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First American in the Arts (award presentations) takes centre stage.

This year's First American in the Arts award presentations, the fifth-annual production of this event, took place at the Beverly Hills Hilton Hotel on Feb. 15. As anticipated, this year's event was a great success, with over 1,100 people attending, almost double the size of last year's gala.

Canada's First Nations entertainers continued to make their mark in the United States, with them receiving five of the 10 acting awards presented.

The awards show was broadcast nationally to over 25 reservations in 12 states, from Alaska to New Mexico, with the involvement of American Indian Radio on Satellite Corp. Tom Beaver and Irene Fredericks commented on the activities and interviewed various presenters and award recipients.

Two young women were the award bearers for the evening -- Keduescha Lara, Miss National Congress of American Indians, and Moriah "Shining Dove" Snyder.

The evening started with a opening prayer, followed by an honor song performed by the Soldier Boyz Singers, who were accompanied by grass dancers Jonathan Windy Boy, Brent Brokeshoulder and Randy Brokeshoulder.

The focus of the First Americans In The Arts organization is the establishment of a scholarship fund. Two grants from this fund were given to film students Irene Folstrom and Dina HuntingHorse. Folstrom is a student majoring in film production at Stanford University and HuntingHorse is currently enrolled at the American Film Institute in Los Angeles.

In memory of actor Victor Aaron, who passed away last year, a one-time scholarship was presented to writer Francene Blythe. Aaron was a powerful advocate of having Native American scripts actually written by Native Americans. It was his belief that only through Native writers would it be possible to portray the community accurately or to emphasize the importance of role models for empowering Native American youth. In her acceptance speech, Blythe asked tribal leaders across Indian Country to help and support "those writers who are writing the truth."

Comedian Charlie Hill, who wrote much of the show's script, introduced Michael Horse and Rita Coolidge.

The first award for the evening went to a young actress, Jade Herrera, for her role in the CBS television film, Blue Rodeo. In her acceptance speech, the actress thanked her mother and grandmother for their encouragement and support as well as thanking the awards association for "bringing me into this beautiful circle here tonight."

Next, Roger Ellis and Floyd Westerman presented the two Trustee Awards. The first award was presented to the CBS Television Network for such productions as Dr. Quinn, Medicine Woman; Touched By An Angel and 500 Nations. Sunta Izzacuppi accepted the award on behalf of CBS. The second Trustee Award was presented to Frank Von Zerneck and Robert Sertner, who served as executive producers on the TNT Native American series that included films such as The Broken Chain; Geronimo and Lakota Woman: Siege at Wounded Knee.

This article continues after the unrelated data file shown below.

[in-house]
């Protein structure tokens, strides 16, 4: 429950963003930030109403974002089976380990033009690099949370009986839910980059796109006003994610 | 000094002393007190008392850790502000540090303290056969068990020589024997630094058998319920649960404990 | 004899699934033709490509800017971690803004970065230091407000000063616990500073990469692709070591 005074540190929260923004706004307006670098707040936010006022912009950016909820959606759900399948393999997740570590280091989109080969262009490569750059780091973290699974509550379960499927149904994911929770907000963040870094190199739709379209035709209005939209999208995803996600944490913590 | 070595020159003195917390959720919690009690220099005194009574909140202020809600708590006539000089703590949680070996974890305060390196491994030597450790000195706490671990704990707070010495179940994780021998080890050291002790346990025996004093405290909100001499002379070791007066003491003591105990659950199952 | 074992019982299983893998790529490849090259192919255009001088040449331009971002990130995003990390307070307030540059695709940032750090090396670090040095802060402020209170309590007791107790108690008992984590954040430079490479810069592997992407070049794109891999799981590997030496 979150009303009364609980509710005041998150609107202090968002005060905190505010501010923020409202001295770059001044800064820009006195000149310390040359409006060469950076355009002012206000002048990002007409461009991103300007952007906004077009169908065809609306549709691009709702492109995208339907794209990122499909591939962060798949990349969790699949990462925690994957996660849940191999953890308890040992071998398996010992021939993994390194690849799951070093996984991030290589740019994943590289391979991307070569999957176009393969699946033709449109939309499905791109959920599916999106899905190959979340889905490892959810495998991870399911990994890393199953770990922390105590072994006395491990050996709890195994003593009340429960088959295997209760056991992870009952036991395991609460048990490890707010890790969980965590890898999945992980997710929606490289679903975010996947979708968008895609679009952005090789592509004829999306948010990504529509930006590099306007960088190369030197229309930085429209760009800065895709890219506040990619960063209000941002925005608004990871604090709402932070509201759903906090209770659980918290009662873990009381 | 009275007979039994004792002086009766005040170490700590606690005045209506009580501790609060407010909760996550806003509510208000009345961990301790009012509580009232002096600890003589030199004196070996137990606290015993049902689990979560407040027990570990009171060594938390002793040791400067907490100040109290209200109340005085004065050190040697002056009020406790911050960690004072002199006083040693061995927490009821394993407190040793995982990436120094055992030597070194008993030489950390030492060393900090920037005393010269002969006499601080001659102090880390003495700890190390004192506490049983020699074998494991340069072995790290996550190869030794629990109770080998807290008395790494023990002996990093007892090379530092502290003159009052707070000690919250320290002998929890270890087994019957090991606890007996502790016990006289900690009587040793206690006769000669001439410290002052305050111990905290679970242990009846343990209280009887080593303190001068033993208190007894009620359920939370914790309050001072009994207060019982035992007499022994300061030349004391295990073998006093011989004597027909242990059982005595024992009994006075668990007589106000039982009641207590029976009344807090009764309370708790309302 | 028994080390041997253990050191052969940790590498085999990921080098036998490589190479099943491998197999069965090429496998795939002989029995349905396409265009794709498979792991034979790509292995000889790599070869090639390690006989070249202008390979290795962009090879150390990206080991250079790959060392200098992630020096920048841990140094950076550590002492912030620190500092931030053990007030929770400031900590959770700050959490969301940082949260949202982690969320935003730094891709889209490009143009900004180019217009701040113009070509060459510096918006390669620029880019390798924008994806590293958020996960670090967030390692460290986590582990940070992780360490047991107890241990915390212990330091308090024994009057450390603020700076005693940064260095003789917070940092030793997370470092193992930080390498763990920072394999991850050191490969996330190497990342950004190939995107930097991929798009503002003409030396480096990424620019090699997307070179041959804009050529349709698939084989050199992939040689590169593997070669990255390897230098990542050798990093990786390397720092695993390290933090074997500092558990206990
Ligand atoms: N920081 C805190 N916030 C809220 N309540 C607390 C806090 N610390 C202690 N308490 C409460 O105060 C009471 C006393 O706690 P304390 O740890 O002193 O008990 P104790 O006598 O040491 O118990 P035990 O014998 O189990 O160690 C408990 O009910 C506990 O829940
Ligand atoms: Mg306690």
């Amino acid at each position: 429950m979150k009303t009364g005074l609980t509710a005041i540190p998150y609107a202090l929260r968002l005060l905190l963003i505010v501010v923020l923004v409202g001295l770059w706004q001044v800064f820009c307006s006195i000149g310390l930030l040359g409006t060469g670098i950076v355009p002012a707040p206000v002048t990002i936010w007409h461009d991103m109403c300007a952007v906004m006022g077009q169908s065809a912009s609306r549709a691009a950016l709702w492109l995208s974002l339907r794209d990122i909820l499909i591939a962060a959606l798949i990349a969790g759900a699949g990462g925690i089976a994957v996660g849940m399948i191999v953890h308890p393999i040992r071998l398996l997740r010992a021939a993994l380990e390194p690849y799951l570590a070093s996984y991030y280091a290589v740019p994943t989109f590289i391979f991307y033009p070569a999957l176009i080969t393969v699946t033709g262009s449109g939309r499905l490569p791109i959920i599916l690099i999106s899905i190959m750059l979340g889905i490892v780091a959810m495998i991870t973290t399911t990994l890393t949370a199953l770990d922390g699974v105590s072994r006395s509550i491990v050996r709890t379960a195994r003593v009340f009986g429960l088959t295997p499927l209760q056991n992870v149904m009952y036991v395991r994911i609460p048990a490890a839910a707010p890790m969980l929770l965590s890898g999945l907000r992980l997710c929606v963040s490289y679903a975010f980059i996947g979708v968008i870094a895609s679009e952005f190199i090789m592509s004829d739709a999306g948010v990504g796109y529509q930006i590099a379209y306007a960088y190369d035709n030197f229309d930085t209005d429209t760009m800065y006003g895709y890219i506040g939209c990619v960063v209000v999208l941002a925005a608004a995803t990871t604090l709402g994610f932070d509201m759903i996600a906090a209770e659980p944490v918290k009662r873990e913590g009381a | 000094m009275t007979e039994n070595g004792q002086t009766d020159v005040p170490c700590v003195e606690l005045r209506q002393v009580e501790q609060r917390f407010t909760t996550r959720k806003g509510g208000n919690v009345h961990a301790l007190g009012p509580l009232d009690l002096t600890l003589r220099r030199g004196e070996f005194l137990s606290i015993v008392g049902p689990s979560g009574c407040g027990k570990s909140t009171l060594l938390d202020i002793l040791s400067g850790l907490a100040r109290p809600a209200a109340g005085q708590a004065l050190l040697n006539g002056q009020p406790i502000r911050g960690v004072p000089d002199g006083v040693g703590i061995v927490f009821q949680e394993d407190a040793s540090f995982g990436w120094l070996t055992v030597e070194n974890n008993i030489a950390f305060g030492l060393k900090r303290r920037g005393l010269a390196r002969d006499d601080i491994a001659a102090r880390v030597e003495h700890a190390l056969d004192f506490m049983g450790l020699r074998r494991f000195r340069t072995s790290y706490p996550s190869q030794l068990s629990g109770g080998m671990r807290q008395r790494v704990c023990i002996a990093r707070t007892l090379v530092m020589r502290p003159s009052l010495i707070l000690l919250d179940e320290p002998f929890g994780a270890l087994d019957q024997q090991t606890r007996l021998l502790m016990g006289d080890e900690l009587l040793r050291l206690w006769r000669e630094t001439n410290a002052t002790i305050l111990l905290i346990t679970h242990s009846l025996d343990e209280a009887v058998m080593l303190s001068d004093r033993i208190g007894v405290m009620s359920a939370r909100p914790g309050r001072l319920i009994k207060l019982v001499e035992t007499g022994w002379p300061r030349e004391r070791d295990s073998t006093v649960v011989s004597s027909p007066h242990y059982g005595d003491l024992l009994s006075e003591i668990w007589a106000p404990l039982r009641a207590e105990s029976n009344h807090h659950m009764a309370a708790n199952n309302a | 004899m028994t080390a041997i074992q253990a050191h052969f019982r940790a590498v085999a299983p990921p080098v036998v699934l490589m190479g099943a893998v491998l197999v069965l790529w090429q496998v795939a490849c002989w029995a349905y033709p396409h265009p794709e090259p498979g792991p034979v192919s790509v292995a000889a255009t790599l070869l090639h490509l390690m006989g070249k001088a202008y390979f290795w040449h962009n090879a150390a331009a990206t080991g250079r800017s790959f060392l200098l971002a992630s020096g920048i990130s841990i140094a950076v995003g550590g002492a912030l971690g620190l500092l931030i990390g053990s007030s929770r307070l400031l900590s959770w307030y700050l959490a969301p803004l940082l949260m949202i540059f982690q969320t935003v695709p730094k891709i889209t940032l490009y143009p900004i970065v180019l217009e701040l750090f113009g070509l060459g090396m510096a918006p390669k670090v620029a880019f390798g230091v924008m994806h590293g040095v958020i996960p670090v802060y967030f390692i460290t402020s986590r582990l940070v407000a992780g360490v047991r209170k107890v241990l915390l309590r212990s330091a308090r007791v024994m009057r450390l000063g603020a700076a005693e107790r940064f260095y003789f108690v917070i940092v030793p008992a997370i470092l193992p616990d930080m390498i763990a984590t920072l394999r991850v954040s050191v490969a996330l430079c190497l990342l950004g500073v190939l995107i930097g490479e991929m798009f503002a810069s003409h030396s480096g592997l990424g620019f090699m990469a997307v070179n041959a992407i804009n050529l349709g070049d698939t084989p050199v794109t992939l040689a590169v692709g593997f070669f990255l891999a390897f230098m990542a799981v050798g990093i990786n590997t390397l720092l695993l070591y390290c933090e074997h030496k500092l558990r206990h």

Frank Blythe presented Hanay Geiogamah with an award for Outstanding Achievement in Producing Film, Television or Theatre. Geiogamah is the artistic director of the American Indian Dance Theatre and was co-producer on TNT's Native American series.

Graham Greene won an award for his performance in Showtime's The Outer Limits. Greene was unable to attend and Coolidge accepted on his behalf.

The Will Sampson Memorial Award was presented to Tom Bee. Bee was acknowledged for his valuable contribution to the Native American music industry, not only as a gifted songwriter but for founding the record label Sound of America Records, which took Native American music to a new level of professionalism. Bee thanked his son, Robbie, as well as his wife of 31 years for "allowing me to be a professional teenager for so many years."

Next was a performance from the women's group Walela, who performed the song most sung on the Trail of Tears. Walela is comprised of Rita Coolidge, her sister Priscilla Coolidge and Priscilla's daughter Laura Satterfield.

Ten-year old Cody Lightning won an award for his supporting role in HBO's Grand Avenue. Lightning thanked his mother "for raising me to be a good kid."

Mike Smith, the director of the American Indian Film Festival, presented Nashville-based country music singer-song-writer Rich McCready with an award for Outstanding Musical Achievement.